Members of the armed forces will be drafted in to help give Covid tests to thousands of school and college students in England.

The Ministry of Defense said 1,500 military personnel would be deployed to ensure that testing systems were up and running by the time pupils returned for the new term in January. 

It comes as ministers were warned that keeping schools shut in January will harm children’s prospects. 

Next term is already being postponed by a week for most secondary pupils to allow for corona virus testing.

But teaching unions and scientific advisers are seeking at least an extra fortnight’s delay in the face of a surge in infections.

But the MoD will now draft in the personnel to form local response teams, providing support and phone advice to institutions needing guidance on the testing process and set-up of the testing facilities.

Keeping schools shut in January will harm children’s prospects, ministers were warned last night (file image)

According to the department, support will be done ‘predominantly through webinars and individual meetings’, but teams would also be on standby to provide in-person support at short notice.

Students will swab themselves in the vast majority of cases, under the supervision of a school staff member or volunteer who has been trained for the role, and teachers are not expected to take a role in the testing process.

The MoD added that schools and colleges would shortly be provided with further information on how to request additional support if necessary.

The decision follows successful testing pilots conducted in schools in November and December and the work is being done in conjunction with the Department for Education (DfE) and Department of Health and Social Care (DHSC).

Students will swab themselves in the vast majority of cases, under the supervision of a school staff member or volunteer

Defense Secretary Ben Wallace said: ‘The UK armed forces are stepping up once again this holiday.

Robert Half on, chairman of the Commons education committee, said: ‘Although we’ve got to be aware of the risks of corona virus, we must be aware of the risks to the academic attainment, mental health and wellbeing of students. We must be careful not to embed a new epidemic of educational poverty in this country.’

Education Secretary Gavin Williamson went to Downing Street yesterday for crisis talks on the reopening of schools.

He is said to be keen to stick to the existing schedule while others in the Government are concerned by signs that a new strain of the virus spreads faster among the young.

In other developments:

  • Another 41,385 coronavirus cases were confirmed yesterday – a record for a single day – along with 357 deaths;
  • NHS England chief Sir Simon Stevens said health workers were ‘back in the eye of the storm’ as infections increase;
  • Millions more homes may be put under Tier Four restrictions this week with a source saying ministers will take any ‘new steps’ needed to stem the pandemic;
  • A poll showed just 8 per cent of Britons will definitely refuse a vaccine;
  • 1,500 military personnel will provide planning and training support for testing pupils and staff.

At the meeting yesterday No 10 is believed to have told Mr Williamson to bolster the plans for testing at secondary schools. Some headmasters have complained they lack the resources to swab all their pupils.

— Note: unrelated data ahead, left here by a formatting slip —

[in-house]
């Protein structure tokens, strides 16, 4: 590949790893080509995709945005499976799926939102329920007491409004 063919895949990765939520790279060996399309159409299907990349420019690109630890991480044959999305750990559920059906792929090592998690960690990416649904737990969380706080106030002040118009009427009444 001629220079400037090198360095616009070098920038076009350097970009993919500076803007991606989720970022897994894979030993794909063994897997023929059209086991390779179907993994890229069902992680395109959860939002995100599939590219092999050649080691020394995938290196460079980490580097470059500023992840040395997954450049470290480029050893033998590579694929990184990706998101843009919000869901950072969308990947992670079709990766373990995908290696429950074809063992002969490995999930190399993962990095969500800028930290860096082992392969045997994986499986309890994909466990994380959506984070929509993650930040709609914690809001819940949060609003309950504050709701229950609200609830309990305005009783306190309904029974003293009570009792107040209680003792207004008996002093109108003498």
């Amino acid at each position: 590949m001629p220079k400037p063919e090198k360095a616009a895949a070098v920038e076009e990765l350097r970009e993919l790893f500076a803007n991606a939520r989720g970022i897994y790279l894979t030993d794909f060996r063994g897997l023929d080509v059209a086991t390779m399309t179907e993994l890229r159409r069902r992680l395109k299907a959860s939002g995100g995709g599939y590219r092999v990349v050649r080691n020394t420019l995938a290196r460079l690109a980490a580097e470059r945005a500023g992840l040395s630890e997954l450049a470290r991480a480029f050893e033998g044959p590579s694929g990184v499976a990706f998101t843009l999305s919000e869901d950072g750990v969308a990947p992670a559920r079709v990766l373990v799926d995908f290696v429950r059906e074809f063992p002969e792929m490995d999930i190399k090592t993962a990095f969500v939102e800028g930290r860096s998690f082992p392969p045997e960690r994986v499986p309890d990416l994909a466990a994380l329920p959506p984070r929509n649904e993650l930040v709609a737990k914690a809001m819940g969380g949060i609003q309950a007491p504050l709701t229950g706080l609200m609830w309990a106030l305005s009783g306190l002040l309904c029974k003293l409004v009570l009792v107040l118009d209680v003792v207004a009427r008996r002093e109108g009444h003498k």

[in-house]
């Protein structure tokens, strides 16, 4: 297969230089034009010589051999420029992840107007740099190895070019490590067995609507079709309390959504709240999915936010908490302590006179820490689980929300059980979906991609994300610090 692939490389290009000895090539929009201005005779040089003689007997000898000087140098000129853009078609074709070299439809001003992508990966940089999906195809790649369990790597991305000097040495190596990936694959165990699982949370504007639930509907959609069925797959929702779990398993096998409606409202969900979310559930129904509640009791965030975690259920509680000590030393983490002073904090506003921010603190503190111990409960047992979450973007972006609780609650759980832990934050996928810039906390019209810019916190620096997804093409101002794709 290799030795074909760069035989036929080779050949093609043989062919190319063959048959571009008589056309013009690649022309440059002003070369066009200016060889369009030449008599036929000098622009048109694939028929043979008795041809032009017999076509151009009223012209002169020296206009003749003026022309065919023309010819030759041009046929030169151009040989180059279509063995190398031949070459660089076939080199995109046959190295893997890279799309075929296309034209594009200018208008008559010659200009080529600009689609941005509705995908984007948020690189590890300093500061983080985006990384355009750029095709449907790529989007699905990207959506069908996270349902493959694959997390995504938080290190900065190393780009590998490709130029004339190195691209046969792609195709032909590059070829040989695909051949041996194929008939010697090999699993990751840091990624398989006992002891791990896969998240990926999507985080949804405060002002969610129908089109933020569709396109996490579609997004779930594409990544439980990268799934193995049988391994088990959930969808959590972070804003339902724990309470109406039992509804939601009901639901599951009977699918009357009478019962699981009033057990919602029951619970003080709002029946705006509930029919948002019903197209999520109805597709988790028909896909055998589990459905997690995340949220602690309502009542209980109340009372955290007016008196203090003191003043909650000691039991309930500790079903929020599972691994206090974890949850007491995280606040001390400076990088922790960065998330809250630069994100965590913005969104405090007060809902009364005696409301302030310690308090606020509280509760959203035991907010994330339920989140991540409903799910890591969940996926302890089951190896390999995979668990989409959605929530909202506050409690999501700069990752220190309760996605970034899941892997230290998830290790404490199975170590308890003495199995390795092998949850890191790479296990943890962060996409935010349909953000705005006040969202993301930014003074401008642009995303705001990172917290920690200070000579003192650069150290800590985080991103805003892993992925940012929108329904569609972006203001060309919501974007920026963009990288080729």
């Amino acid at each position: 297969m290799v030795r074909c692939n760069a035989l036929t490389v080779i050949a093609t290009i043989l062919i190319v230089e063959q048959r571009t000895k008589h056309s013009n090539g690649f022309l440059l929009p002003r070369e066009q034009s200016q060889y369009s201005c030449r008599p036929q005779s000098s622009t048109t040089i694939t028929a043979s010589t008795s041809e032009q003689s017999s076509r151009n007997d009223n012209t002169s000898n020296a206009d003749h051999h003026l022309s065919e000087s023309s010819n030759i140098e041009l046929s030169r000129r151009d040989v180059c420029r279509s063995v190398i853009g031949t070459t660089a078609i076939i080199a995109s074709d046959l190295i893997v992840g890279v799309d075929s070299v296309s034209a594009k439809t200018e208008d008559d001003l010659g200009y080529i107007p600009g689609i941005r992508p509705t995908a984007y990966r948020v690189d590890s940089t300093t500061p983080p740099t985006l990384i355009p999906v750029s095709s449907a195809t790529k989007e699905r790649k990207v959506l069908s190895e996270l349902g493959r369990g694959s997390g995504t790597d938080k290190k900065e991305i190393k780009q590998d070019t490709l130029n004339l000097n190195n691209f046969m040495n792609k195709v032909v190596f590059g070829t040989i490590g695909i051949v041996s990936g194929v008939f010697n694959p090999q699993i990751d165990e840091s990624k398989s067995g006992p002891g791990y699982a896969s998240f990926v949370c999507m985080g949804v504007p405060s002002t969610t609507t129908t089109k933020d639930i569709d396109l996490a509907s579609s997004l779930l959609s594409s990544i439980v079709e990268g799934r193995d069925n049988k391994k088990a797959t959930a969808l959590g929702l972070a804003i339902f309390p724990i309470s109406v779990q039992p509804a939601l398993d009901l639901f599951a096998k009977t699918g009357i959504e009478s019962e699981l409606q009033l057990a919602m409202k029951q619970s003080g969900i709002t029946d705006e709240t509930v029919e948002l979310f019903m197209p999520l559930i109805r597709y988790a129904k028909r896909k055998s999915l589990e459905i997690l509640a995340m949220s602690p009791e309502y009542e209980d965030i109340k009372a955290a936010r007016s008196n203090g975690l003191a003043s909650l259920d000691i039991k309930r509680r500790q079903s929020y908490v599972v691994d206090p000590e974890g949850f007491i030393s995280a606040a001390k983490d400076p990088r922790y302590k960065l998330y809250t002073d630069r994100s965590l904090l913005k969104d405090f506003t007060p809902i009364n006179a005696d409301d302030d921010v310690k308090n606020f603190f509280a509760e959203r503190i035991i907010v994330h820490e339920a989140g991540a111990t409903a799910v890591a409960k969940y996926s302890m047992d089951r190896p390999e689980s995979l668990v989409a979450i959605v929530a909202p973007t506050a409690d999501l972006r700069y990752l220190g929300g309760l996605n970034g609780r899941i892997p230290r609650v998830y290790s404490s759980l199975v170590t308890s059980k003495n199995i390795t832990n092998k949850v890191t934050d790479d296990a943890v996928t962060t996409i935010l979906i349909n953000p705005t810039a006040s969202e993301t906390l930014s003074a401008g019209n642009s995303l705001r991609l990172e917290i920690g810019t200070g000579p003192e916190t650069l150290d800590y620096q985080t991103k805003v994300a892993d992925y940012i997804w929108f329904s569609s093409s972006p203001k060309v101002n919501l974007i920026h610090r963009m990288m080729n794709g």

Health Secretary Matt Hancock and Cabinet Office minister Michael Gove are said to be leaning toward delays to next term – with Mr Johnson keen not to pursue this course.

Any move to close them again would throw the fate of next summer’s exams into serious doubt. The testing initiative, which was announced on the last day of term, caused consternation among heads who now have to recruit extra staff.

Education Secretary Gavin Williamson is said to be keen to stick to the existing schedule while others in the Government are concerned by signs that a new strain of the virus spreads faster among the young (file image)

The National Education Union has protested about the lack of clarity and wants to see at least a further two-week delay to the new term to help suppress the virus.

Patrick Roach of the NASUWT teaching union wrote to Mr Williamson yesterday asking for schools to remain closed at the start of term and for the publication of the latest scientific advice on the new strain. 

Labour education spokesman Kate Green criticised Mr Johnson for his silence. She added: ‘The country needs to hear from him today, alongside the chief medical officer and chief scientific adviser, about the evidence on the spread of the virus, how he plans to minimise disruption to education and a clear strategy for schools and colleges that commands the support of parents, pupils and staff.’

The Sage scientific advisory group has reportedly been pushing for tougher lockdown restrictions to fight the new strain, arguing that the R rate will not fall below 1 without schools shutting. The scientists believe that secondary school closures would make more of an impact than shutting primaries because older children are more likely to be infected with Covid-19.

Some headmasters have complained they lack the resources to swab all their pupils (file image) But Molly Kingsley, of parents’ campaign group Us For Them, said: ‘It is sad that schooling is even up for debate. We are setting ourselves up for a perpetual cycle of on-off schooling. The Government needs to set a marker that education transcends these things.’

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